On a boat, surrounded by water, you might not think that this would be the number one killer of sailors and seamen, but it is.
No, it’s not being washed overboard, or falling from a height or getting caught up in the cables.
Whether out to sea or in dry dock, the most common cause of fatalities and significant damage to the ship’s property is a fire.
Fires can start in a number of ways.
Engine Rooms, Fires, and Explosions.
The most vulnerable part of any ship when it comes to fire is the ship’s engine room. Engine-room fires are common because of the fact that engine rooms can contain oil-fired boilers, leaky pipes carrying oil, overheated bearings, or the accumulation of garbage like oily rags, dirty oil, and tins of oil.
“Hot works” jobs, like welding and gas cutting frequently done in the engine room can also lead to fires. Fires on board a ship carrying highly flammable materials can lead to deadly explosions. Almost half of all onboard fires are caused by hot works.
Other things, like smoking, fuel spills, and spontaneous combustion can also cause onboard fires.
During dry dock, the engine room is filled with electrical connections for portable equipment such as blowers, grinders, drillers, lamps, etc. If not properly insulated, or if the circuits are allowed to become overloaded, it can cause a fire.
Fires on board ships have seriously injured or killed thousands of people over the years. Offshore oil rigs in particular are vulnerable to explosions caused by fires.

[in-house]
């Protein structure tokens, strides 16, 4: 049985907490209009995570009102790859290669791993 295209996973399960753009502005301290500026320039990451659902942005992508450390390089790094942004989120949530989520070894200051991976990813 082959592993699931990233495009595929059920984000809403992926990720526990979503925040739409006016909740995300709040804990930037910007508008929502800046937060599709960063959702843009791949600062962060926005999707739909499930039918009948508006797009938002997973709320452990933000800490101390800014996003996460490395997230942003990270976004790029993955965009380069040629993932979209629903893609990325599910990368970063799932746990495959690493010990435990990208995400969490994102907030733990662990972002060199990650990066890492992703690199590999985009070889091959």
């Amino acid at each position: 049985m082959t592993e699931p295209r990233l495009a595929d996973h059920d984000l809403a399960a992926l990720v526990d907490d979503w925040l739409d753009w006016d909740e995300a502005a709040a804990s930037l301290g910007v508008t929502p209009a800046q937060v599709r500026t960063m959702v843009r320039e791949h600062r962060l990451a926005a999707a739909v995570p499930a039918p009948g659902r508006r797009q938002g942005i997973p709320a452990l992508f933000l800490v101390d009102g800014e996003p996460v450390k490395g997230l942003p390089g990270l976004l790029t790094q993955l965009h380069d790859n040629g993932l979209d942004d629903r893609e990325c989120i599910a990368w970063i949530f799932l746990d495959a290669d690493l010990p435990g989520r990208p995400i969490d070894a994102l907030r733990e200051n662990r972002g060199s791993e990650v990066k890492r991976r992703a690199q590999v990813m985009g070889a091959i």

Putting out a fire that has started on a ship isn’t so easy. While ships may have plans in place for putting out fires, ships are small, confined spaces filled with cargo and equipment. Putting out a fire on board can be an impossible task. If the fire can’t be put out, crew members may have no choice but to go overboard. A fire that gets out of control can sink a ship.
Unfortunately, many ship fires that have ended in a disaster could have been prevented. While not always the case, many ship fires are caused by sloppy practices, improperly maintained electrical systems or equipment, Lack of safety training is also a big issue. When maritime workers are not properly trained or are not given the correct equipment, a fire is more likely to occur. And when it does, death or serious injuries are likely to be the result.
Fighting Hard for Your Rights.
If you are a seaman who is injured by a fire or explosion while working on a vessel, or you have lost a loved one through a ship fire/explosion, call us. We are experienced maritime attorneys. We fight hard to get our clients the compensation they deserve and we offer FREE consultations. We have offices in Baton Rouge and we serve Baker, Denham, Gonzales, Port Allen, Prairieville, New Orleans, and Zachary. So call (225) 465-1232 ToDay to schedule your free consultation or contact us here.